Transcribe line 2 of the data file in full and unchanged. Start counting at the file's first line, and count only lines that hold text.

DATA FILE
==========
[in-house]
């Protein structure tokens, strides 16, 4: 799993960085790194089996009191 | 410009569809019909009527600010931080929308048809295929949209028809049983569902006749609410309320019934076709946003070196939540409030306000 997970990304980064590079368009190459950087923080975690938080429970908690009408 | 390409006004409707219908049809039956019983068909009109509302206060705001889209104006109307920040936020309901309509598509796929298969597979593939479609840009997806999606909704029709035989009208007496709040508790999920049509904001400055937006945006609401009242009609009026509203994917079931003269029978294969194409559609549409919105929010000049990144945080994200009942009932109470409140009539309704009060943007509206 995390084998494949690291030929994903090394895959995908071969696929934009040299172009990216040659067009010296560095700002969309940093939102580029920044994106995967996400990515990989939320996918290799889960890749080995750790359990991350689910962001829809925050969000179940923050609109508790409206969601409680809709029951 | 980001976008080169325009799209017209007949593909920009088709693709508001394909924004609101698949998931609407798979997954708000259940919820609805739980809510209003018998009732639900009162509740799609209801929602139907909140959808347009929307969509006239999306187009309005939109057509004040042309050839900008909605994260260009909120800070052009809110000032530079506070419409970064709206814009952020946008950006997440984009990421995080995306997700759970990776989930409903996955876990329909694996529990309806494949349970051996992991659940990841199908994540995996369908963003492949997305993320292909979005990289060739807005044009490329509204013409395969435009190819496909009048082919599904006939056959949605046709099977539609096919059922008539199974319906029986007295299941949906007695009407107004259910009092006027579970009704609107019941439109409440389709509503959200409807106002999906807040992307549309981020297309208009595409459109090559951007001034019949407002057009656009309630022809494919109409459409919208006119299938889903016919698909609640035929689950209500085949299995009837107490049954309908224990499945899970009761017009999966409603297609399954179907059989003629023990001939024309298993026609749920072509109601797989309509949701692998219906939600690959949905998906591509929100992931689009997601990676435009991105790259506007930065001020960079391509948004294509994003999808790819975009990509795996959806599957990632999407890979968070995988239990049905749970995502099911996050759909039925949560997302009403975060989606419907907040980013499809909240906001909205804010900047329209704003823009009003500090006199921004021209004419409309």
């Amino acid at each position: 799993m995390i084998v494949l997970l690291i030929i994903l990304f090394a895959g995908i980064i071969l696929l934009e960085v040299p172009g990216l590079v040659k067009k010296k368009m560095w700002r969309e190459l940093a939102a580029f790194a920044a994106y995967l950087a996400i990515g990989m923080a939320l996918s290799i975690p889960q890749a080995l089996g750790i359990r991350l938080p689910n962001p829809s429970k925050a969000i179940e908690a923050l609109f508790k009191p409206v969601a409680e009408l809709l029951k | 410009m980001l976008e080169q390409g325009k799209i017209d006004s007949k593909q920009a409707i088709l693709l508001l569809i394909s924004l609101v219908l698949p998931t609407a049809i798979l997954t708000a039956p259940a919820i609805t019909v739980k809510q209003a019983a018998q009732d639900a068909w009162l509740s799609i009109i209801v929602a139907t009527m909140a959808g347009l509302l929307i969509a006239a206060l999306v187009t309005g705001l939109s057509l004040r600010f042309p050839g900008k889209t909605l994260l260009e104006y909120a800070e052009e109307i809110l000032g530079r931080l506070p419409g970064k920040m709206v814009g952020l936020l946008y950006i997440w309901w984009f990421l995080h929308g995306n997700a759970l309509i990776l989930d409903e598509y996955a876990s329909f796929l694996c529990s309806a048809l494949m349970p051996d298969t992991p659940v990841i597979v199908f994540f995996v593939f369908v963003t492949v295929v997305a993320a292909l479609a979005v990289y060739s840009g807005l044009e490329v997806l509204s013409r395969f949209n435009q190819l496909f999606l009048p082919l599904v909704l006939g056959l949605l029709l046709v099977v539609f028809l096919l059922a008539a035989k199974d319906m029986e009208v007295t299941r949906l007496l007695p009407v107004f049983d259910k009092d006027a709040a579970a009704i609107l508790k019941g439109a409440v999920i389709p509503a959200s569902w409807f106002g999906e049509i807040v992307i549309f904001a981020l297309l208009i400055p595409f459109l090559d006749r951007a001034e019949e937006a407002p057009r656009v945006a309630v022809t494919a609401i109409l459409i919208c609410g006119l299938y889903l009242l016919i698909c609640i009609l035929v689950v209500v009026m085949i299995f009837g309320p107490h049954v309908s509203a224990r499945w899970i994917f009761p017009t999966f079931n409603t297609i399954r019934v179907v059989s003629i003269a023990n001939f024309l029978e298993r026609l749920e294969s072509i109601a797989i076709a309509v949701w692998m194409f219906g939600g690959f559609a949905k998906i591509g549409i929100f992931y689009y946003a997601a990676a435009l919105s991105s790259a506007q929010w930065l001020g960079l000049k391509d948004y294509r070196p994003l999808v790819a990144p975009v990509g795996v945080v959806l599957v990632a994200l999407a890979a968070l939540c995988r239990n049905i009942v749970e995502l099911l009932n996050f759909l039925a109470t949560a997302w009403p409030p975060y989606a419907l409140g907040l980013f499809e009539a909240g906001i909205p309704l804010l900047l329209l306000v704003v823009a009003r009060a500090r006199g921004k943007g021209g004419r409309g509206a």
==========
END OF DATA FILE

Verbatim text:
């Protein structure tokens, strides 16, 4: 799993960085790194089996009191 | 410009569809019909009527600010931080929308048809295929949209028809049983569902006749609410309320019934076709946003070196939540409030306000 997970990304980064590079368009190459950087923080975690938080429970908690009408 | 390409006004409707219908049809039956019983068909009109509302206060705001889209104006109307920040936020309901309509598509796929298969597979593939479609840009997806999606909704029709035989009208007496709040508790999920049509904001400055937006945006609401009242009609009026509203994917079931003269029978294969194409559609549409919105929010000049990144945080994200009942009932109470409140009539309704009060943007509206 995390084998494949690291030929994903090394895959995908071969696929934009040299172009990216040659067009010296560095700002969309940093939102580029920044994106995967996400990515990989939320996918290799889960890749080995750790359990991350689910962001829809925050969000179940923050609109508790409206969601409680809709029951 | 980001976008080169325009799209017209007949593909920009088709693709508001394909924004609101698949998931609407798979997954708000259940919820609805739980809510209003018998009732639900009162509740799609209801929602139907909140959808347009929307969509006239999306187009309005939109057509004040042309050839900008909605994260260009909120800070052009809110000032530079506070419409970064709206814009952020946008950006997440984009990421995080995306997700759970990776989930409903996955876990329909694996529990309806494949349970051996992991659940990841199908994540995996369908963003492949997305993320292909979005990289060739807005044009490329509204013409395969435009190819496909009048082919599904006939056959949605046709099977539609096919059922008539199974319906029986007295299941949906007695009407107004259910009092006027579970009704609107019941439109409440389709509503959200409807106002999906807040992307549309981020297309208009595409459109090559951007001034019949407002057009656009309630022809494919109409459409919208006119299938889903016919698909609640035929689950209500085949299995009837107490049954309908224990499945899970009761017009999966409603297609399954179907059989003629023990001939024309298993026609749920072509109601797989309509949701692998219906939600690959949905998906591509929100992931689009997601990676435009991105790259506007930065001020960079391509948004294509994003999808790819975009990509795996959806599957990632999407890979968070995988239990049905749970995502099911996050759909039925949560997302009403975060989606419907907040980013499809909240906001909205804010900047329209704003823009009003500090006199921004021209004419409309």